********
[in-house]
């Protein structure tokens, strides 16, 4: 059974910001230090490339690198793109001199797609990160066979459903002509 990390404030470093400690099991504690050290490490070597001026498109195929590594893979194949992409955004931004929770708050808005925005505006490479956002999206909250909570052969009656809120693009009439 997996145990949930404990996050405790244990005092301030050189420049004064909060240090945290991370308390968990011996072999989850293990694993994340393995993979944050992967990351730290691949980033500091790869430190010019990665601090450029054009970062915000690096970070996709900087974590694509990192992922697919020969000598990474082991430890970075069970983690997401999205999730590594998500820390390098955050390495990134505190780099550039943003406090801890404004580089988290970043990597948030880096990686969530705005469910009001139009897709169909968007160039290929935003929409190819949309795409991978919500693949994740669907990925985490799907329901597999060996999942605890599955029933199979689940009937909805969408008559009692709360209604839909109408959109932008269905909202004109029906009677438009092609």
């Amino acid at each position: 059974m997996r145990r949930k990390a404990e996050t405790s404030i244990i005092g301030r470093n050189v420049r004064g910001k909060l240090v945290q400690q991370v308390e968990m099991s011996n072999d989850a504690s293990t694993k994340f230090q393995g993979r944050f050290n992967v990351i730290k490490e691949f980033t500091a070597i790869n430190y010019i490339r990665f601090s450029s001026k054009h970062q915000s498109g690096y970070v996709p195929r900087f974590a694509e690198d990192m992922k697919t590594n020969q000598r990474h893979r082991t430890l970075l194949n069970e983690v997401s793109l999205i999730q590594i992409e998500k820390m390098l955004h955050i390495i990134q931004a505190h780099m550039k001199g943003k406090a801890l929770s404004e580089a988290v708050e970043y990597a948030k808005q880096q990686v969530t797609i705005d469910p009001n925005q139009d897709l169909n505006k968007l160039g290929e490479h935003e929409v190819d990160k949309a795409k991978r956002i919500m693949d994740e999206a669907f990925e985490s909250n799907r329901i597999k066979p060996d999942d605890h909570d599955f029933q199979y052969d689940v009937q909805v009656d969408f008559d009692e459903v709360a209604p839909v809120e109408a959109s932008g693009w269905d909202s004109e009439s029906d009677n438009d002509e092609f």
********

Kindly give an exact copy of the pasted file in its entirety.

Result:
[in-house]
């Protein structure tokens, strides 16, 4: 059974910001230090490339690198793109001199797609990160066979459903002509 990390404030470093400690099991504690050290490490070597001026498109195929590594893979194949992409955004931004929770708050808005925005505006490479956002999206909250909570052969009656809120693009009439 997996145990949930404990996050405790244990005092301030050189420049004064909060240090945290991370308390968990011996072999989850293990694993994340393995993979944050992967990351730290691949980033500091790869430190010019990665601090450029054009970062915000690096970070996709900087974590694509990192992922697919020969000598990474082991430890970075069970983690997401999205999730590594998500820390390098955050390495990134505190780099550039943003406090801890404004580089988290970043990597948030880096990686969530705005469910009001139009897709169909968007160039290929935003929409190819949309795409991978919500693949994740669907990925985490799907329901597999060996999942605890599955029933199979689940009937909805969408008559009692709360209604839909109408959109932008269905909202004109029906009677438009092609």
């Amino acid at each position: 059974m997996r145990r949930k990390a404990e996050t405790s404030i244990i005092g301030r470093n050189v420049r004064g910001k909060l240090v945290q400690q991370v308390e968990m099991s011996n072999d989850a504690s293990t694993k994340f230090q393995g993979r944050f050290n992967v990351i730290k490490e691949f980033t500091a070597i790869n430190y010019i490339r990665f601090s450029s001026k054009h970062q915000s498109g690096y970070v996709p195929r900087f974590a694509e690198d990192m992922k697919t590594n020969q000598r990474h893979r082991t430890l970075l194949n069970e983690v997401s793109l999205i999730q590594i992409e998500k820390m390098l955004h955050i390495i990134q931004a505190h780099m550039k001199g943003k406090a801890l929770s404004e580089a988290v708050e970043y990597a948030k808005q880096q990686v969530t797609i705005d469910p009001n925005q139009d897709l169909n505006k968007l160039g290929e490479h935003e929409v190819d990160k949309a795409k991978r956002i919500m693949d994740e999206a669907f990925e985490s909250n799907r329901i597999k066979p060996d999942d605890h909570d599955f029933q199979y052969d689940v009937q909805v009656d969408f008559d009692e459903v709360a209604p839909v809120e109408a959109s932008g693009w269905d909202s004109e009439s029906d009677n438009d002509e092609f």